The Gogreen Segway Eco Adventure ($88 for guided trip. Daily 10am-8.30pm) is overly tame, despite Jackie Chan’s endorsement – these things were designed for the elderly, so you feel especially goofy in your helmets and kneepads for the 30-minute tour, partly on the sand and partly on the tarmac from the Beach Station up towards Tanjong Beach, following the guide at all times.
Wave House is perhaps the most challenging activity for beginners, with the cheaper prices for the easier wave (like a ramp with water shooting up) and the more expensive tags for the trickier barrel – we were getting the hang of the barrel at the end, and it’s a great feeling.
Our favourite fun activity, though, is the Luge and Skyride – though the tagline ‘once is never enough’ is apt, because the 650m or 688m length of the two runs feels too short. But it’s still fun, and you get a good few turns racing at top speed; we’d recommend two or even three runs.
A lot of the food is overpriced and mediocre, so it pays to pick well. Outside the entrance to Universal Studios, we like the kitschy Malaysian Food Street – done up like, well, a Malaysian food street – where the Huen Kee Claypot Chicken Rice ($6-$7) is a highlight. Trapizza (Daily 11.30am-9.30pm) on Siloso Beach is a decent option for a wood-fired pizza (around $23) looking out over the beach.
There are loads of expensive restaurants on Sentosa, so – if you’re going to part with your cash – you might as well go for the top end with the Joël Robuchon Restaurant at Hotel Michael or the more casual L’Atelier de Joël Robuchon next door, both created by a man with a combined 26 Michelin stars. While the highlight at the former is a wallet-busting 16-course dégustation menu ($485++), you can get mains from $41 at the latter.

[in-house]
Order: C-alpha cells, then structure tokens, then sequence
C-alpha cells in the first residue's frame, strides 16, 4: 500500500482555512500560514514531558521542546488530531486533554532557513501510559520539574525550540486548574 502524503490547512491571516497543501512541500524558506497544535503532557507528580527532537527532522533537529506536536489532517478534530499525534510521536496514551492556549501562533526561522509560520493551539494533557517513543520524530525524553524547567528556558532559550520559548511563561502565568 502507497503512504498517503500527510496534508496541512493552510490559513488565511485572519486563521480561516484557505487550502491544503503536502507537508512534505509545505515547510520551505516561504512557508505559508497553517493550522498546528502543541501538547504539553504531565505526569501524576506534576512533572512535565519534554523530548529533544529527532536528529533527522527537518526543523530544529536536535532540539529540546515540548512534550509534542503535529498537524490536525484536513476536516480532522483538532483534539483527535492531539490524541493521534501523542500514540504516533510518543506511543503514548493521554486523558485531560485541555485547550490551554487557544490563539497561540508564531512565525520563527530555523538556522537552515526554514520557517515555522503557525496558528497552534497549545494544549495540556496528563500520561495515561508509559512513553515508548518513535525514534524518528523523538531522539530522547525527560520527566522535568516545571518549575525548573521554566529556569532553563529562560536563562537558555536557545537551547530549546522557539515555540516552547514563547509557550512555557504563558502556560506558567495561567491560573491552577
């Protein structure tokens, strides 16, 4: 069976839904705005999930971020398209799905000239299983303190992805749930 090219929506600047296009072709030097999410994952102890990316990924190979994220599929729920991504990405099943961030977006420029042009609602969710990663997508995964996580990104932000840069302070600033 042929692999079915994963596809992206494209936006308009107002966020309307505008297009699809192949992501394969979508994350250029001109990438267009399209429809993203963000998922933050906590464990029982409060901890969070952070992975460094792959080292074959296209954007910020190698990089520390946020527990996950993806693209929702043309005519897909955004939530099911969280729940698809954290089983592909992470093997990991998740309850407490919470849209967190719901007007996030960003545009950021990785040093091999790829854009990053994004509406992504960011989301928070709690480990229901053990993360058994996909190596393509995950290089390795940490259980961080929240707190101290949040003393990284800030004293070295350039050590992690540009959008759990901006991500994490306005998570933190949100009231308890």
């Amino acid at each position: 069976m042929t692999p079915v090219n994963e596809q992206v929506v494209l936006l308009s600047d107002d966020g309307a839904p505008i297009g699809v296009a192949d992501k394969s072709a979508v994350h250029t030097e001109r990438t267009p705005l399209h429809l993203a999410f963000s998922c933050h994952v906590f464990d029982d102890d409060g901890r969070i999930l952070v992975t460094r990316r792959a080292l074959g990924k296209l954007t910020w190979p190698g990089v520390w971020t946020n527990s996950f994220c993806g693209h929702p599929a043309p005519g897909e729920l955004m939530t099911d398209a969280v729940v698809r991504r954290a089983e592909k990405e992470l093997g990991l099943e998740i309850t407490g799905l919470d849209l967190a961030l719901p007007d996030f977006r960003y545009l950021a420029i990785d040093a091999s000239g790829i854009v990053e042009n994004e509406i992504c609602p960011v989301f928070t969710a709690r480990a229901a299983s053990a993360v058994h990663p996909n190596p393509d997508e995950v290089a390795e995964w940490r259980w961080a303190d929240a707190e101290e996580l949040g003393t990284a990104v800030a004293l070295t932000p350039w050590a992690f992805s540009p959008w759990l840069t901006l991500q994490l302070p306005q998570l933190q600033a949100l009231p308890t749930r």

When it comes to the booze, there are plenty of options. Azzura on Siloso Beach feels like an own goal. A bar with a mini pool, jacuzzi and comfy seats – yet bad service, overpriced drinks and ear-splitting lounge music bring it down.
The more laidback Bikini Bar, closer to the station, is the simpler, better Siloso option, with regular beer deals (it’s still expensive – think three Asahis for $25).
Best of all is the chic Tanjong Beach Club, though its obvious attractions – the pool, the gorgeous beach, quality regular events – are again marred a little by lacklustre service and pricey drinks (beers $13-$15, cocktails $17-$20).
How to get to Sentosa island?
BY CABLE CAR:
Get into Sentosa by Cable Car and you will be rewarded with an aerial overview of the Island including Resorts World Sentosa and Universal Studios, Singapore’s City skyline and Harbour. The best mode of transport into the island takes you directly to the attractions hub of Sentosa: Imbiah Lookout. Alight and be ready to kick-start your Sentosa journey with 11 attractions to choose from at Imbiah Lookout.